Investment advisors are gaining confidence in the markets while their institutional counterparts seem ready to throw in the towel. Who’s right?
This Website Is For Financial Professionals Only
Confidence among advisors rose a bit in October while the Global Investor Confidence Index hit its lowest point since its creation in 1998.
Currently it reads 1.5 points lower than its previous low set in October of 2008. A drop in European sentiment is mainly to blame along with slowing growth in Asia. This means mutual fund managers and other institutional investors have little appetite for risk and are staying away from equities.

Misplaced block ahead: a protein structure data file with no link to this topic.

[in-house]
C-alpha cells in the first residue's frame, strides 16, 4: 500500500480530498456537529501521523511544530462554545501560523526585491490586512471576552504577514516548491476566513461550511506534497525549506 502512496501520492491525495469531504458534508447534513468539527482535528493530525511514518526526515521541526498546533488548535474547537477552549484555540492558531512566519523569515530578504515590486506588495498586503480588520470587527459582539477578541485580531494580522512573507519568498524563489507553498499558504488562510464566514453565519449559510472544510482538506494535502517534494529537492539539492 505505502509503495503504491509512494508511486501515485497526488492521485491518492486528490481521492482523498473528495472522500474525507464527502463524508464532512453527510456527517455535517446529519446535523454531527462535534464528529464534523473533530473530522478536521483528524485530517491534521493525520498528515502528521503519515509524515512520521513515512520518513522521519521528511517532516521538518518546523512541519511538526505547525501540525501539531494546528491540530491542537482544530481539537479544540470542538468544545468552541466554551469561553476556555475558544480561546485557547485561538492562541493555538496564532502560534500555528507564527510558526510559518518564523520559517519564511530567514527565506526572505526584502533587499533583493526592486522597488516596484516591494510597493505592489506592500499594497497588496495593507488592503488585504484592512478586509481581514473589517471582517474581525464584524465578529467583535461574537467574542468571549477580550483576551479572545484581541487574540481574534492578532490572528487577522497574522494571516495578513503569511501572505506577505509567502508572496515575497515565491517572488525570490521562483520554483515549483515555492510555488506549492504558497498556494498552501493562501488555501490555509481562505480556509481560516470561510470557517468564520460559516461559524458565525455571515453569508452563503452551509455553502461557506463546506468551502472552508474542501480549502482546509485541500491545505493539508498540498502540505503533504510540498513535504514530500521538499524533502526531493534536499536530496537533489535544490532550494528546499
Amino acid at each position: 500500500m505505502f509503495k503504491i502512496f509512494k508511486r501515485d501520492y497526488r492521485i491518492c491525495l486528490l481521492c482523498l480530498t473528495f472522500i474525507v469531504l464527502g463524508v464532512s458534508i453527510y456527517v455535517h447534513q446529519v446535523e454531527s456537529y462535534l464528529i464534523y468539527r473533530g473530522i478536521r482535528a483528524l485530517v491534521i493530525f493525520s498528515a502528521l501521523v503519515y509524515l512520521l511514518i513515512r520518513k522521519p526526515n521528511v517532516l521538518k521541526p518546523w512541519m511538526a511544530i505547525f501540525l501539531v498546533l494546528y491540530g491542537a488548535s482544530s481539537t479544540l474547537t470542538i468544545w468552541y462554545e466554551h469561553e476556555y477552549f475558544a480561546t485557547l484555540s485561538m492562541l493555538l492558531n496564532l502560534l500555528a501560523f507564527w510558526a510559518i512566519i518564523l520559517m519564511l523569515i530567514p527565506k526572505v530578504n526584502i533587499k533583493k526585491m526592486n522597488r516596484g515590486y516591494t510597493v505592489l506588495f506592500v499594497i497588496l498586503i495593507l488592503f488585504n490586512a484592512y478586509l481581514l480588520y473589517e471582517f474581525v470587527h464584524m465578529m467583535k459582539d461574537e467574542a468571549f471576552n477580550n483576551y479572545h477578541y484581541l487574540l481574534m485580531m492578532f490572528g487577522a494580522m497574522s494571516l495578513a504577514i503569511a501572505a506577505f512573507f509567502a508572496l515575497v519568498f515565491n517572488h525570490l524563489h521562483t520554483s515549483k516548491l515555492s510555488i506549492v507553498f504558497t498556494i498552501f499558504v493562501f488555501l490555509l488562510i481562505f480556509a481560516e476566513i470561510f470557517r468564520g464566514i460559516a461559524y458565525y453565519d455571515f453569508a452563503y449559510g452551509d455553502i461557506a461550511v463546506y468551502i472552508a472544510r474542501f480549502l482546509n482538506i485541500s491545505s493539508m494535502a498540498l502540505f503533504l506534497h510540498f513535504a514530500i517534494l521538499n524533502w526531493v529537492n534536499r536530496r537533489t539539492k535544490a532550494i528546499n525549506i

The Global Investor Confidence Index assigns a precise meaning to changes in investor risk appetite. The greater the allocation to equities, the greater the appetite for risk. A reading of 100 is considered neutral. The index dropped to 80.6 last month.
The Advisor Confidence Index issued by Rydex AdvsiorBenchmarking showed advisor confidence levels at 96, still short of the neutral mark of 100 but up from 95 in September. The index’s most recent high was 105 in June.
The monthly index is modeled after the Consumer Confidence Index and measures the sentiment of 150 advisors across four broad investment categories: current economic outlook, six-month economic outlook, 12-month economic outlook, and stock market outlook.
Out of 10 four-week Advisor Confidence Index cycles through the third week of each month, advisor confidence increased five times. The biggest improvements
came in January, February, April, and June.